I'm in the capital for a week taking a course on the Ponsetti Method for Club Foot Treatment. Exciting, I know!! I drove in yesterday with one of our doc's and one of our team leaders.
As it usually is traveling in this country, our trip was a bit of an adventure, complete with having to push-start the car from the side of the road and making new friends with a random boy named Sadou from a random village somewhere a few hours between Galmi and Niamey. But those are stories for another day.
As we were just a few more kilometers outside one of the bigger towns along the way, we passed two women carrying a limp child. We pulled over. They were trying to get to her to the hospital in the town we were approaching. They had already walked very far from their village just to get to this point.
I moved the large sacks of to-be-given-as-gifts famous-Galmi-onions and squeezed over. The two women climbed in the back seat with me. When we got to the town, our doctor-turned-chaufeur got out and examined the little girl. She had malaria. He happened to be carrying quinine.
She fought as we gave her the first dose, and he explained to momma and granny the dosage for the next few days. We prayed for little Mariyama and dropped them where they could find a bush taxi to get back home.
Momma tried to pay us, first with money, then with koko (a watery porridge made of millet), then with the necklace her little girl was wearing. We assured her that payment wasn't necessary.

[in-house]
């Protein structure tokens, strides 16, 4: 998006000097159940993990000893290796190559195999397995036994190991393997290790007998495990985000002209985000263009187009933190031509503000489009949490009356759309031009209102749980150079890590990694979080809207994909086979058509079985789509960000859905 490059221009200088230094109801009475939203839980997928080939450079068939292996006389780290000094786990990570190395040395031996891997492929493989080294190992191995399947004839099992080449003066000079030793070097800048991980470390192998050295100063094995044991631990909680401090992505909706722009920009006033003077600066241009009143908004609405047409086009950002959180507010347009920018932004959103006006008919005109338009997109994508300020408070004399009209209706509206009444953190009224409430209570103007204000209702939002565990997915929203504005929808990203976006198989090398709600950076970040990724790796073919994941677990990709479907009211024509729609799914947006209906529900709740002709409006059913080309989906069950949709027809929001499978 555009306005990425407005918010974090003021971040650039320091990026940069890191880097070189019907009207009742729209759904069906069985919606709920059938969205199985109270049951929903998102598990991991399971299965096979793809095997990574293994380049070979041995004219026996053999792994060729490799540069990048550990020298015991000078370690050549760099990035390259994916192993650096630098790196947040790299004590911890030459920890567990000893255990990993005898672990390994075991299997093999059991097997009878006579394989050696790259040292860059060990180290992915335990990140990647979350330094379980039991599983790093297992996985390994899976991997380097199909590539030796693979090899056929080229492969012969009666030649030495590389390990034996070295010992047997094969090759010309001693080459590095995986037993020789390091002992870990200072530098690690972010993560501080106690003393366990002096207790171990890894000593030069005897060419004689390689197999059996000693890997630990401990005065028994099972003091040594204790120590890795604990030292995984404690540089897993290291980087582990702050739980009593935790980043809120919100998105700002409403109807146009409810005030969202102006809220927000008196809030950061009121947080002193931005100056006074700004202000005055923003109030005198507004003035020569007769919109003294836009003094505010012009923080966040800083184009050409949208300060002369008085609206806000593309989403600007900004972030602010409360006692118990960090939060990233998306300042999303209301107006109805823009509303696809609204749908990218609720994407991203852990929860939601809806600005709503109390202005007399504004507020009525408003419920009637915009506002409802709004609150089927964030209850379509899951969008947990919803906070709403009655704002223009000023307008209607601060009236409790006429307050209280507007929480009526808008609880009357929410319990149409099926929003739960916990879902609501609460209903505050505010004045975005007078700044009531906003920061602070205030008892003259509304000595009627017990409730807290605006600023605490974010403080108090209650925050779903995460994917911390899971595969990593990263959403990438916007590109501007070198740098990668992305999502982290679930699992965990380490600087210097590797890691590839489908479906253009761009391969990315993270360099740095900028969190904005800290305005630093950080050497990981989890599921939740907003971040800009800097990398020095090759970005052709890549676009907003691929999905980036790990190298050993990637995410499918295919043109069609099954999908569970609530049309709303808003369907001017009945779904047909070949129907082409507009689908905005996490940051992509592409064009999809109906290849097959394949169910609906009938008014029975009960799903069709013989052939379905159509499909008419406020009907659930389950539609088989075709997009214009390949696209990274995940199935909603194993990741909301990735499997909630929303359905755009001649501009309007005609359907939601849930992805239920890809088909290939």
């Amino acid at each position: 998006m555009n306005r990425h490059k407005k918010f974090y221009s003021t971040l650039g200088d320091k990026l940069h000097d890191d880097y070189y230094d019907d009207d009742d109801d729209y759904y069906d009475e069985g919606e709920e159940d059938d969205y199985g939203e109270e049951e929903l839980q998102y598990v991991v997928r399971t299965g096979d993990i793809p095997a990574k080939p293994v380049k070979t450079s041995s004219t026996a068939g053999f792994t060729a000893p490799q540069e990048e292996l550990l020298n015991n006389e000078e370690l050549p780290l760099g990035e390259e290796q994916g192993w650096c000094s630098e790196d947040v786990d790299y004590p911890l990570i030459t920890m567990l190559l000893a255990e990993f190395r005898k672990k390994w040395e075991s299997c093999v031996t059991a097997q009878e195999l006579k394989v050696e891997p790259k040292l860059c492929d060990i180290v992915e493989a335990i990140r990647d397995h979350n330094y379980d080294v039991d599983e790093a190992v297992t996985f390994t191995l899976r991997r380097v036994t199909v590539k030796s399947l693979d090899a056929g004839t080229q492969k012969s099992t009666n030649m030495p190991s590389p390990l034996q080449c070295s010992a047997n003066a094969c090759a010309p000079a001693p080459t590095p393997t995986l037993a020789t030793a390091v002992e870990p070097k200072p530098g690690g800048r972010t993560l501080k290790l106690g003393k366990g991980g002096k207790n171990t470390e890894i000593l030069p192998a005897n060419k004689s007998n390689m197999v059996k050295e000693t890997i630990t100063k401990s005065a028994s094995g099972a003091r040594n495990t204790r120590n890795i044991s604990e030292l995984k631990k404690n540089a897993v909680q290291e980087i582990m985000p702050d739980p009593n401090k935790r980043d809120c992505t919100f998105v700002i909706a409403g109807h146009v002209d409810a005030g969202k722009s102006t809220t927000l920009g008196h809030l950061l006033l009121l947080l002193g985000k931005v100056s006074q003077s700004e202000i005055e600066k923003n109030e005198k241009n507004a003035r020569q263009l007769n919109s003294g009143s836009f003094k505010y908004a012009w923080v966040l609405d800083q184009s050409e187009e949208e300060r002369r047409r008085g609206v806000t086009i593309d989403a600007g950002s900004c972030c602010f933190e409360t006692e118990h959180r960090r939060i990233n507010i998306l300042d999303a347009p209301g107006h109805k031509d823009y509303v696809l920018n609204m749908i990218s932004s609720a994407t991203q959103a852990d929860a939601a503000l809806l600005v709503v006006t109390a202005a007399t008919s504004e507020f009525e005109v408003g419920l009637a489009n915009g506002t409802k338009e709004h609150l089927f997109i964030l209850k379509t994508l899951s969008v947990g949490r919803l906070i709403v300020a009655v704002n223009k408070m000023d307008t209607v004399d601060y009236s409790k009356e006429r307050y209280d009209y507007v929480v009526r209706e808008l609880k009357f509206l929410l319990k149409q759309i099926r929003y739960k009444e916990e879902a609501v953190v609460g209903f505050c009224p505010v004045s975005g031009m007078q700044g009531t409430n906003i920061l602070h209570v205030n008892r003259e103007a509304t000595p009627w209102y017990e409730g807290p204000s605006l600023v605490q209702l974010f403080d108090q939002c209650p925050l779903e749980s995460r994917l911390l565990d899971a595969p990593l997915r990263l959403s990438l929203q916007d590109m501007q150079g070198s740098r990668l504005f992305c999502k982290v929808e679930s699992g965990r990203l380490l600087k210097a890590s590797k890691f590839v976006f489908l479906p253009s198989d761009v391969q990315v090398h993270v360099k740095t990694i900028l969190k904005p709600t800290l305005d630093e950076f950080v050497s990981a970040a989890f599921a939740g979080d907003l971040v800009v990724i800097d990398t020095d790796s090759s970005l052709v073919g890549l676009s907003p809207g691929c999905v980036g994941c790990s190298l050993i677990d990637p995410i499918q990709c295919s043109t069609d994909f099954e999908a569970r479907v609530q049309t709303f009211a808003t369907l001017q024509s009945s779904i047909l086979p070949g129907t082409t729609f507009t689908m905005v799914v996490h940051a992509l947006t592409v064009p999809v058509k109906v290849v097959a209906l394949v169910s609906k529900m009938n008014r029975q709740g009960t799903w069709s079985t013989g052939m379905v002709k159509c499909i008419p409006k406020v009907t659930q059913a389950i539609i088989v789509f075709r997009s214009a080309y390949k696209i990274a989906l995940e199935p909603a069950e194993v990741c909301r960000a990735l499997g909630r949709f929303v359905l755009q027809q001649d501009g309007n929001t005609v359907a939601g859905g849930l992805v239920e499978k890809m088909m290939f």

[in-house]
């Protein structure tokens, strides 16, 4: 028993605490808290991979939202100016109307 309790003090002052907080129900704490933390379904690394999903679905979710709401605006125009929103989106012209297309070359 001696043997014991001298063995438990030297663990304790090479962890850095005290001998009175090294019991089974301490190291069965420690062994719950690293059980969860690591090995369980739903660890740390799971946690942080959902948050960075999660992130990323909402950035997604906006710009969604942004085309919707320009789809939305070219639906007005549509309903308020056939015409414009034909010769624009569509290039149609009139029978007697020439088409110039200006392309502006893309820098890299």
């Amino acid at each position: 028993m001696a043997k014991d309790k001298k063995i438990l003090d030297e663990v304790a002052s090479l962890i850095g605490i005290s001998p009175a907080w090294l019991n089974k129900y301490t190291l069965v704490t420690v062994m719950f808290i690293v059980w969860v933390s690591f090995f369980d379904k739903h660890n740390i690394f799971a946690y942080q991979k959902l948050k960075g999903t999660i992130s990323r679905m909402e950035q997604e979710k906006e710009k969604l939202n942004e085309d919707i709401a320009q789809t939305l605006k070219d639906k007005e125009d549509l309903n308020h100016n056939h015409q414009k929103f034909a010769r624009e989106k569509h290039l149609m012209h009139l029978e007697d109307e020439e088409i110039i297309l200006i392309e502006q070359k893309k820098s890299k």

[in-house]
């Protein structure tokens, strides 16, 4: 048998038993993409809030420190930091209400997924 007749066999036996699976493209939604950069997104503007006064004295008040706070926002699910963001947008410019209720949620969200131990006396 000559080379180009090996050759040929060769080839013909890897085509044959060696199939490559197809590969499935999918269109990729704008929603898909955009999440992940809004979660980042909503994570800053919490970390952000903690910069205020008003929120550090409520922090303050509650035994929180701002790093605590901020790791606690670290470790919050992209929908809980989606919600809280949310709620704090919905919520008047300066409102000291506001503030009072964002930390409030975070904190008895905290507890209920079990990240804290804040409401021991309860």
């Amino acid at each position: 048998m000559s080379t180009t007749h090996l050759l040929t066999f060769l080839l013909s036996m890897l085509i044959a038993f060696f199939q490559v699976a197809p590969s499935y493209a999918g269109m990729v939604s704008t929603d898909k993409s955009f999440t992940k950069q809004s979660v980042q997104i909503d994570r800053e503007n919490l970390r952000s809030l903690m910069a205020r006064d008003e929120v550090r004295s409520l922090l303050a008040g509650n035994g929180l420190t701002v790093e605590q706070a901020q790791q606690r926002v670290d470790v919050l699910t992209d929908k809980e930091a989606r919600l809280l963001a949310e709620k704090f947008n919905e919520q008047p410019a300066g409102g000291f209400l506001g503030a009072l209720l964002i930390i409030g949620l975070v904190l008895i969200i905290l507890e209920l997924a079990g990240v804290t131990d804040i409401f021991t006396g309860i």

You know, I've been thinking a lot lately about interruptions. Recently I heard that 'interruptions were the majority of Jesus' ministry.' And it's true . . . I was just reading in Mark this morning about the time when He was teaching inside a house and all of a sudden, there was hole in the ceiling and down drops a man who had been paralyzed! Right in the middle of His lecture! I mean, really?!?! Where's the respect!!! The Son of Man was in the middle of teaching!
But what does Jesus do? How does He respond?? He doesn't get angry . . . or even a little grumpy. No, He tells the paralyzed man that his sins are forgiven because of his great faith . . . and then, to have a little bit of fun with the Pharisees, He says, 'Dude, get up, roll up that mat you've been laying on, and walk on out of here!'
And what about the time that He was walking through town, surrounded by the mob, when all of a sudden He stopped and asked 'Who was that? Who touched Me?' And the bleeding woman courageously identified herself. She too, is told that her faith is great, her sins are forgiven, and her body is healed.
I could keep going, but we all get the point. So, if the Disciple-Life is about becoming more and more like Jesus, why do I let minor interruptions irritate me so? When I'm walking through the hallway in the hospital and someone yells 'Madame!' or 'Amatta!' or 'Baturiya!' or 'Likita!' or even 'Déborah!' why don't I see that as the same opportunity for kindness, care, and Christ-likeness as stopping on the side of the road for sick little Mariyama, her mom, and her granny?